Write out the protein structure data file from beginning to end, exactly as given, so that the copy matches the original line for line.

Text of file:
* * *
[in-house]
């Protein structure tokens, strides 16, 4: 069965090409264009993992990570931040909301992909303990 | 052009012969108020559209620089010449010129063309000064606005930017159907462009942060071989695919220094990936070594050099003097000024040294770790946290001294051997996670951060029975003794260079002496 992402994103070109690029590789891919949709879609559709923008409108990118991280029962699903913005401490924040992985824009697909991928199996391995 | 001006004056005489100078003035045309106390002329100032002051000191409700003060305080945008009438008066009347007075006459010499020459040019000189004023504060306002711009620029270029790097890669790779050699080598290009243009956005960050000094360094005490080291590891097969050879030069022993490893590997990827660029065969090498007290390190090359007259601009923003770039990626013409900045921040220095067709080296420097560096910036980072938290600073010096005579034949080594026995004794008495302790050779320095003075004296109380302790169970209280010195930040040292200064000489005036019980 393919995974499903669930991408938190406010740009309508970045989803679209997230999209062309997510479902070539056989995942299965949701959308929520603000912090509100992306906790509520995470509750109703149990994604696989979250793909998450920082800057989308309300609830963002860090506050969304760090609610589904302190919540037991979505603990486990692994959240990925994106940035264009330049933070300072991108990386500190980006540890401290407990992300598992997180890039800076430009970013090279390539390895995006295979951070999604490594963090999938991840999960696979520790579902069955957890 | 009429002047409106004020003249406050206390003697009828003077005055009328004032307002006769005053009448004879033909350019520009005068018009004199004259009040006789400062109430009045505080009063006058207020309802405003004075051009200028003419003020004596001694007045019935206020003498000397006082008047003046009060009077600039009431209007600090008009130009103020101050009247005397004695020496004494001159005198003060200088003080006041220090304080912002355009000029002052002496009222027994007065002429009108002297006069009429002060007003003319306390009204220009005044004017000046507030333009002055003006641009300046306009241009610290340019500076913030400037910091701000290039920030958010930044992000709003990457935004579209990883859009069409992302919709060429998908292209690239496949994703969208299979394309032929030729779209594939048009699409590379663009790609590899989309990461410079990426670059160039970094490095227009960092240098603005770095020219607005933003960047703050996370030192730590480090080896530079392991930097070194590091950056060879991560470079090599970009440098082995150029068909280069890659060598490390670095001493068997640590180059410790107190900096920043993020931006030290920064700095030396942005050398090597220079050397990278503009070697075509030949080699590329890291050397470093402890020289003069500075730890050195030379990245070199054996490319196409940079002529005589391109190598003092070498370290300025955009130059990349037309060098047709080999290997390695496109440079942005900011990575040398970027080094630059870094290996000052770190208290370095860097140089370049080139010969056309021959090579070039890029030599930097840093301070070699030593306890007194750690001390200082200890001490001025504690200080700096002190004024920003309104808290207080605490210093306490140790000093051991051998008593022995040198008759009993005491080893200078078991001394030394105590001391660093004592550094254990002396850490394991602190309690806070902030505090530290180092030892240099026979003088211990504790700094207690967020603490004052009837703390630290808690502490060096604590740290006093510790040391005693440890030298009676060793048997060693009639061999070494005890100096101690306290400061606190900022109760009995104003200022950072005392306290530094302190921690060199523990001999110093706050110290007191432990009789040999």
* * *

[in-house]
């Protein structure tokens, strides 16, 4: 069965090409264009993992990570931040909301992909303990 | 052009012969108020559209620089010449010129063309000064606005930017159907462009942060071989695919220094990936070594050099003097000024040294770790946290001294051997996670951060029975003794260079002496 992402994103070109690029590789891919949709879609559709923008409108990118991280029962699903913005401490924040992985824009697909991928199996391995 | 001006004056005489100078003035045309106390002329100032002051000191409700003060305080945008009438008066009347007075006459010499020459040019000189004023504060306002711009620029270029790097890669790779050699080598290009243009956005960050000094360094005490080291590891097969050879030069022993490893590997990827660029065969090498007290390190090359007259601009923003770039990626013409900045921040220095067709080296420097560096910036980072938290600073010096005579034949080594026995004794008495302790050779320095003075004296109380302790169970209280010195930040040292200064000489005036019980 393919995974499903669930991408938190406010740009309508970045989803679209997230999209062309997510479902070539056989995942299965949701959308929520603000912090509100992306906790509520995470509750109703149990994604696989979250793909998450920082800057989308309300609830963002860090506050969304760090609610589904302190919540037991979505603990486990692994959240990925994106940035264009330049933070300072991108990386500190980006540890401290407990992300598992997180890039800076430009970013090279390539390895995006295979951070999604490594963090999938991840999960696979520790579902069955957890 | 009429002047409106004020003249406050206390003697009828003077005055009328004032307002006769005053009448004879033909350019520009005068018009004199004259009040006789400062109430009045505080009063006058207020309802405003004075051009200028003419003020004596001694007045019935206020003498000397006082008047003046009060009077600039009431209007600090008009130009103020101050009247005397004695020496004494001159005198003060200088003080006041220090304080912002355009000029002052002496009222027994007065002429009108002297006069009429002060007003003319306390009204220009005044004017000046507030333009002055003006641009300046306009241009610290340019500076913030400037910091701000290039920030958010930044992000709003990457935004579209990883859009069409992302919709060429998908292209690239496949994703969208299979394309032929030729779209594939048009699409590379663009790609590899989309990461410079990426670059160039970094490095227009960092240098603005770095020219607005933003960047703050996370030192730590480090080896530079392991930097070194590091950056060879991560470079090599970009440098082995150029068909280069890659060598490390670095001493068997640590180059410790107190900096920043993020931006030290920064700095030396942005050398090597220079050397990278503009070697075509030949080699590329890291050397470093402890020289003069500075730890050195030379990245070199054996490319196409940079002529005589391109190598003092070498370290300025955009130059990349037309060098047709080999290997390695496109440079942005900011990575040398970027080094630059870094290996000052770190208290370095860097140089370049080139010969056309021959090579070039890029030599930097840093301070070699030593306890007194750690001390200082200890001490001025504690200080700096002190004024920003309104808290207080605490210093306490140790000093051991051998008593022995040198008759009993005491080893200078078991001394030394105590001391660093004592550094254990002396850490394991602190309690806070902030505090530290180092030892240099026979003088211990504790700094207690967020603490004052009837703390630290808690502490060096604590740290006093510790040391005693440890030298009676060793048997060693009639061999070494005890100096101690306290400061606190900022109760009995104003200022950072005392306290530094302190921690060199523990001999110093706050110290007191432990009789040999």